By Margaryta Chornokondratenko and Yiming Woo
KYIV (Reuters) - A hairdresser by day and a "drone hunter" by night, Oleksandr Shamshur, 41, is among tens of thousands of volunteers helping defend the skies over Ukraine against Russian attacks.
As the Feb. 24 first anniversary of Russia's invasion nears, Ukraine is becoming increasingly adept at shooting down Russian missiles and drones fired at cities far from the front lines, and Shamshur takes pride in his own role.
Members of his territorial defence unit, including a lawyer and a businessman, respond to air raid alerts in and around the capital Kyiv by seeking to down Iranian-made Shahed-136 drones with a restored World War Two machine gun.
"I am a very happy person. Why? Because I am defending my country, I am defending our Ukrainian people," Shamshur said as he combed the capital's moonlit skyline through a thermal camera with a range finder from his position on a rooftop.
Nearby, a fellow fighter was adjusting the green barrels of the Soviet-made "Maxim" machine gun.
"But at the same time I can come to the beauty salon and work with the people, do the work I know, cut hair and talk to clients,” said Shamshur.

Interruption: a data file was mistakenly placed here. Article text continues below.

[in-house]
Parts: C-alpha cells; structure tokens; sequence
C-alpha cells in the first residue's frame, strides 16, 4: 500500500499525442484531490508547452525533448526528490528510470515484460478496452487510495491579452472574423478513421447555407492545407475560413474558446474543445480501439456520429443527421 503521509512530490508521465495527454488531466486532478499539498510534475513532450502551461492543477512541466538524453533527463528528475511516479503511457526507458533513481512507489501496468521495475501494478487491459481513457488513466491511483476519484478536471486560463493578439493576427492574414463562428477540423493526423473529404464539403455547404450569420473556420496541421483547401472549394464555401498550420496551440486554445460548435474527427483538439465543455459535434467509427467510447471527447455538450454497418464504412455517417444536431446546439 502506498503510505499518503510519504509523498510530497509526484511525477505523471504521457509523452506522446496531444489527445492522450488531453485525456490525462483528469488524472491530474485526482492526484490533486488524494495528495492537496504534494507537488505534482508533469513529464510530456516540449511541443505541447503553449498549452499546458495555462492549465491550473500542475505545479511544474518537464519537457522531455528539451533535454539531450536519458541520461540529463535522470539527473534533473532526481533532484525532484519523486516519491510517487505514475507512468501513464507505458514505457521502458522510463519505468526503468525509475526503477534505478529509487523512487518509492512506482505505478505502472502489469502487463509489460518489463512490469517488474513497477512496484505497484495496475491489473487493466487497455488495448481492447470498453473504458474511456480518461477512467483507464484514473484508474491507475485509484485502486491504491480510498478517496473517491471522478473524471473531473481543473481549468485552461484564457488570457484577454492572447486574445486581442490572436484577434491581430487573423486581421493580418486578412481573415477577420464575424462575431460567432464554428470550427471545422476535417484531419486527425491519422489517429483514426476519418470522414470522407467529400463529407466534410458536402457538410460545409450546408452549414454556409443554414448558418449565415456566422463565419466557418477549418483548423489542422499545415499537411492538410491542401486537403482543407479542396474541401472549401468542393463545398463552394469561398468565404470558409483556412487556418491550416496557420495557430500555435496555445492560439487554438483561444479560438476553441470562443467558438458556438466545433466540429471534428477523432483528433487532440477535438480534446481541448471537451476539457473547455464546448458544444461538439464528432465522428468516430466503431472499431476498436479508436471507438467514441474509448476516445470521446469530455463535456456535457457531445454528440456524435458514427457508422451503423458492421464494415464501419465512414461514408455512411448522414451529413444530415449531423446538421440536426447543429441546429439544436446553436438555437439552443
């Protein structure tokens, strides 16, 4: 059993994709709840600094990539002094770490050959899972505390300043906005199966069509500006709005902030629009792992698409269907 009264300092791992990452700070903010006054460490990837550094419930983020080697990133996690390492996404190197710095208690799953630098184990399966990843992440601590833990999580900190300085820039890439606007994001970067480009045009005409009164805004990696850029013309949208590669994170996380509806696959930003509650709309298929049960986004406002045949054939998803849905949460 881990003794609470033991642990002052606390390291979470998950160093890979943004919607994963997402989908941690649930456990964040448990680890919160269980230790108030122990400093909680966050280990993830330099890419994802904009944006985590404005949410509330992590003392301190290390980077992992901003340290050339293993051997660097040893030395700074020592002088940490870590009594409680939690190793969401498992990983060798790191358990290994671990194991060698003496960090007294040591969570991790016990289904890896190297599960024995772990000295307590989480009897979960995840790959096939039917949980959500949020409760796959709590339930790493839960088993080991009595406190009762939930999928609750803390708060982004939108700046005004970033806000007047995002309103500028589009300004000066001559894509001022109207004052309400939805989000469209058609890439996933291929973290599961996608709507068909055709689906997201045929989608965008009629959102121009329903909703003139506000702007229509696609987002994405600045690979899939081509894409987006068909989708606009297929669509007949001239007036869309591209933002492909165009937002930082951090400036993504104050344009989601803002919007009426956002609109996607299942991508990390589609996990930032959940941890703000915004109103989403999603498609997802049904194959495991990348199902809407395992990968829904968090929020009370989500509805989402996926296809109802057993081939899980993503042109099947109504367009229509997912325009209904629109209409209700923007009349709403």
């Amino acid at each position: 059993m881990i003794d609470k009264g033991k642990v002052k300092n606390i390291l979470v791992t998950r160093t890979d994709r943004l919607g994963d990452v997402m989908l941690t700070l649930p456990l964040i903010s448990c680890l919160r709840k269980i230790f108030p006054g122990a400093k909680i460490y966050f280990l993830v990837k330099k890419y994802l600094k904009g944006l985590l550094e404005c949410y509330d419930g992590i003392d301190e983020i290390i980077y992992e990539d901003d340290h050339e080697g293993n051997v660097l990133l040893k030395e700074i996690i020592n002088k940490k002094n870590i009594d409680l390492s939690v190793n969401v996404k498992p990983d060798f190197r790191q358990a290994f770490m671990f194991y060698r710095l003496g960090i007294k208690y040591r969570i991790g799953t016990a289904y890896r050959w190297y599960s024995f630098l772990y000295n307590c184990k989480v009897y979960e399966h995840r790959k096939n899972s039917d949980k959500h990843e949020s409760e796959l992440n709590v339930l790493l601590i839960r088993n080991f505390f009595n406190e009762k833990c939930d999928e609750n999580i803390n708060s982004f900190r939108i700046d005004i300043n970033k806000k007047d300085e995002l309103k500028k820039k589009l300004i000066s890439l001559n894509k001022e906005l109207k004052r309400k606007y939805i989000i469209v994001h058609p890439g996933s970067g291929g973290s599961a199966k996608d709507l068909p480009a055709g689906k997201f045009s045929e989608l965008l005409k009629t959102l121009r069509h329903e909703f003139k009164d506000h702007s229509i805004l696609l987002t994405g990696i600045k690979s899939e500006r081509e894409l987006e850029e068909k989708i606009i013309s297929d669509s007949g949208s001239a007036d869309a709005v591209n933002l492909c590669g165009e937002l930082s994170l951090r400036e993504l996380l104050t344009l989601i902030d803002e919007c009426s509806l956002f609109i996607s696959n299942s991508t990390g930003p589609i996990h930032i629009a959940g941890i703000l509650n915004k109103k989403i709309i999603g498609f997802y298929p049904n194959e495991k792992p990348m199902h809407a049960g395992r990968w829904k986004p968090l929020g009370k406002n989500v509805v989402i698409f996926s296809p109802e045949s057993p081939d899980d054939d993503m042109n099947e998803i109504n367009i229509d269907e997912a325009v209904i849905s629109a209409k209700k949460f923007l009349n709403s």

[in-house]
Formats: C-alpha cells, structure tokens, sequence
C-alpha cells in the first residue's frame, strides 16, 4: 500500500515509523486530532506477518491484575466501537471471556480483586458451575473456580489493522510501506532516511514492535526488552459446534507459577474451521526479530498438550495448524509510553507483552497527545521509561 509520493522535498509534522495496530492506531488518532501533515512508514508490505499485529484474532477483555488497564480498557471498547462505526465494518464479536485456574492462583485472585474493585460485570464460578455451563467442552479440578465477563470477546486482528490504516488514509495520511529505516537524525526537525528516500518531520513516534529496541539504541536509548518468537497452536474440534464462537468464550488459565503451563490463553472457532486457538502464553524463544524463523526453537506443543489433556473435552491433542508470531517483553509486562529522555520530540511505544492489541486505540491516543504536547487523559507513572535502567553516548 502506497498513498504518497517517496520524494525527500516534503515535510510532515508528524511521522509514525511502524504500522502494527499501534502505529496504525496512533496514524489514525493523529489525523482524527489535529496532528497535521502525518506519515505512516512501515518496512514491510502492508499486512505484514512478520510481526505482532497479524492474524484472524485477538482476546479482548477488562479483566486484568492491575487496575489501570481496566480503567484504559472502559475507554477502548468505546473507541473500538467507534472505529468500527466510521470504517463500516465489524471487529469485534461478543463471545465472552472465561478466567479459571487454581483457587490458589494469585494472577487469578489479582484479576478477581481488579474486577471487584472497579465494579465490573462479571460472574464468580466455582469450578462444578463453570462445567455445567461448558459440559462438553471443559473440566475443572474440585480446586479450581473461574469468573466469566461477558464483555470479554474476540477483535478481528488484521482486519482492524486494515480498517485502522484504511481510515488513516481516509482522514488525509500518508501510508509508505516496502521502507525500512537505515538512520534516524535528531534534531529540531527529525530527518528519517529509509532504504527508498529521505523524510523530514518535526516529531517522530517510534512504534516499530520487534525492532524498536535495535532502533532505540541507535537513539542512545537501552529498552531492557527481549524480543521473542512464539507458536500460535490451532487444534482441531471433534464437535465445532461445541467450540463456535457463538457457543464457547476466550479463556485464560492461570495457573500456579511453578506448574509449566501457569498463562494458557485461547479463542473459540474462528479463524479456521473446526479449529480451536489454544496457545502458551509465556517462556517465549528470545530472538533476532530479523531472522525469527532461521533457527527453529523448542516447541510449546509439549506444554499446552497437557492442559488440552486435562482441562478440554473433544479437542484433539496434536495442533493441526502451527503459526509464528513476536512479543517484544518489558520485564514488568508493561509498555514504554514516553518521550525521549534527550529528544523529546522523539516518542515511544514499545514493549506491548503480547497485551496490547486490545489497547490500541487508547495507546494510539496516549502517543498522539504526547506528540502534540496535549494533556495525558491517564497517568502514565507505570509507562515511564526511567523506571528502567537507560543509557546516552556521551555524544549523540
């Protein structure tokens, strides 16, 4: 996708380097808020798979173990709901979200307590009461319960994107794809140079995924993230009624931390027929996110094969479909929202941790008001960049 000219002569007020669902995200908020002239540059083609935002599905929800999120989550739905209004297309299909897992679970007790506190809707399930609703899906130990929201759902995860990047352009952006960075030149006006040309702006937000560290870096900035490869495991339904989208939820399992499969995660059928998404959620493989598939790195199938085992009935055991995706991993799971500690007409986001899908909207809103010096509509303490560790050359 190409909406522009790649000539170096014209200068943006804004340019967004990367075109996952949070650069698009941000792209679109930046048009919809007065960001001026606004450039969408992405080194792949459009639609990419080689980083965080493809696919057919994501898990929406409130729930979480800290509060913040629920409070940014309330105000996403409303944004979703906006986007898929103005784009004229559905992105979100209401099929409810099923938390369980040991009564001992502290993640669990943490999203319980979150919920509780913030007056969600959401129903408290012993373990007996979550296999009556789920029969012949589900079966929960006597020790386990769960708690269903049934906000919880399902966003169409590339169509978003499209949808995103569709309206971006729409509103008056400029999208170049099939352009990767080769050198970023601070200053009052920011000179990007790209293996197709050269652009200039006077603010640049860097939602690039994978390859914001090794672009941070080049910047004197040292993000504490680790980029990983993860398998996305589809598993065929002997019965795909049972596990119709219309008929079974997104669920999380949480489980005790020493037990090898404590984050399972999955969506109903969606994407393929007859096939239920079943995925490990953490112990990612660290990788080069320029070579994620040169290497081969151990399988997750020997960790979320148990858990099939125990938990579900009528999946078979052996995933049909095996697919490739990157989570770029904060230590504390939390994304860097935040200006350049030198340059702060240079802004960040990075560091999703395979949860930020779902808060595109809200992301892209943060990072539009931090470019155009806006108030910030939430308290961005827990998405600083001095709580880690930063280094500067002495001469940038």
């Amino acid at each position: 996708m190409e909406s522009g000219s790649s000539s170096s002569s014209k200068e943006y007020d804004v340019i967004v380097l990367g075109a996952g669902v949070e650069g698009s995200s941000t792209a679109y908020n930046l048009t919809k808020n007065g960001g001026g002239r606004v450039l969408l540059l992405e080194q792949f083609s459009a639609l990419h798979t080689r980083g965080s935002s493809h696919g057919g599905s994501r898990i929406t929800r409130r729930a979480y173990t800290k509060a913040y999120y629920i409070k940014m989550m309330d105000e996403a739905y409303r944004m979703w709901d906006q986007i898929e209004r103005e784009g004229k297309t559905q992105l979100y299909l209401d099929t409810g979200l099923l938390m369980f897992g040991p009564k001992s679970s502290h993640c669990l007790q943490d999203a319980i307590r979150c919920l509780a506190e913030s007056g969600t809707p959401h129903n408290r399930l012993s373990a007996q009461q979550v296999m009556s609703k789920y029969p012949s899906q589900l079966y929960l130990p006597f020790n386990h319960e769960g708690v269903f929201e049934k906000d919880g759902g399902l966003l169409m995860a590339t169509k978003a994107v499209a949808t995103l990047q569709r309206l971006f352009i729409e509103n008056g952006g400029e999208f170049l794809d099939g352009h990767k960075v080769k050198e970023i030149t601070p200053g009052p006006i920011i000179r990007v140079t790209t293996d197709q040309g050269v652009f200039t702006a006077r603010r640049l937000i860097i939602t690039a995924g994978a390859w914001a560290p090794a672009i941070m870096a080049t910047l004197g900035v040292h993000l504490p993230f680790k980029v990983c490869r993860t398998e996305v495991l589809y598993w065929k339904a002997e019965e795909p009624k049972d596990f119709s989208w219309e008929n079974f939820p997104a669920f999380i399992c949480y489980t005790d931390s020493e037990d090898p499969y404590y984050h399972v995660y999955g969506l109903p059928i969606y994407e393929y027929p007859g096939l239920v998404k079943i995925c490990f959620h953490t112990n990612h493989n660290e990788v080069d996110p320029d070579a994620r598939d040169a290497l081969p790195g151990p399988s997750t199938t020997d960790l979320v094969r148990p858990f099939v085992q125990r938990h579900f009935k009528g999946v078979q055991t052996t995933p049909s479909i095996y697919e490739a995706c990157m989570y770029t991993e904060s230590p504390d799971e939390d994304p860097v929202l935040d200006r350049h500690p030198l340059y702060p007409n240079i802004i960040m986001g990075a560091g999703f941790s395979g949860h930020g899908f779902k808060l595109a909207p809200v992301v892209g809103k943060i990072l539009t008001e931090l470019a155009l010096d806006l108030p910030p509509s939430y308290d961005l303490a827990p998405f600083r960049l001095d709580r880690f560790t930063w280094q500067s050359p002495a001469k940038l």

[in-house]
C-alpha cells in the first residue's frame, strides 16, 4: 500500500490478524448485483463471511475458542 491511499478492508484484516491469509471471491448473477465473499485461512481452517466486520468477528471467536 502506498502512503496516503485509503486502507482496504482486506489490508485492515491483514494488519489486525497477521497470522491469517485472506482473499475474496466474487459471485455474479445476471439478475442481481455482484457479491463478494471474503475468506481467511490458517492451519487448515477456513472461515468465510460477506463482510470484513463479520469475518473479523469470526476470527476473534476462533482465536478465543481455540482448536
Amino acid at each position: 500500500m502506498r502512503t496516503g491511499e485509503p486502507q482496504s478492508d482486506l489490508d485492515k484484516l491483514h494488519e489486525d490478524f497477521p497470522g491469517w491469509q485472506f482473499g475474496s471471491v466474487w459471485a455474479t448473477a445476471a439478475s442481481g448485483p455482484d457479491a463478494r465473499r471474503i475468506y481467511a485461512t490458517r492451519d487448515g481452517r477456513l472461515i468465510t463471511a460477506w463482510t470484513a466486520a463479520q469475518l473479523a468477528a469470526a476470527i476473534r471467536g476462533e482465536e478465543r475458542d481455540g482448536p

He said it never occurred to him as a civilian to "run away and hide somewhere" when tens of thousands of Russian armoured forces stormed into a stunned Ukraine last winter and began bombarding Kyiv and other cities.
"With the enemy at the doorstep, I had to do something, I had to act in defence," he said.
During the night of Dec. 29-30, Shamshur said, his rooftop unit shot down two drones over Kyiv. His team have also passed on the skills they have learned to other units.
Shamshur sports several badges on his camouflage uniform, including one, "Drone Hunters", in English, and another in Ukrainian reading "Ronin" - a feudal Japanese warrior - that he has adopted as his nom-de-guerre.
When Russia invaded, Shamshur - an army reservist before the war - learned that his military base had already been destroyed by Russian shelling so he joined territorial defences, initially delivering food to civilians and helping evacuate people.
At work in his salon, still wearing military khaki as he styled a client's hair, he said he tries not to talk to his clients about the war, calling it "dark" in contrast to the "light" in the peaceful part of his life.
(Reporting by Margaryta Choronkondratenko and Yiming Woo; writing by Mark Heinrich; editing by John Stonestreet)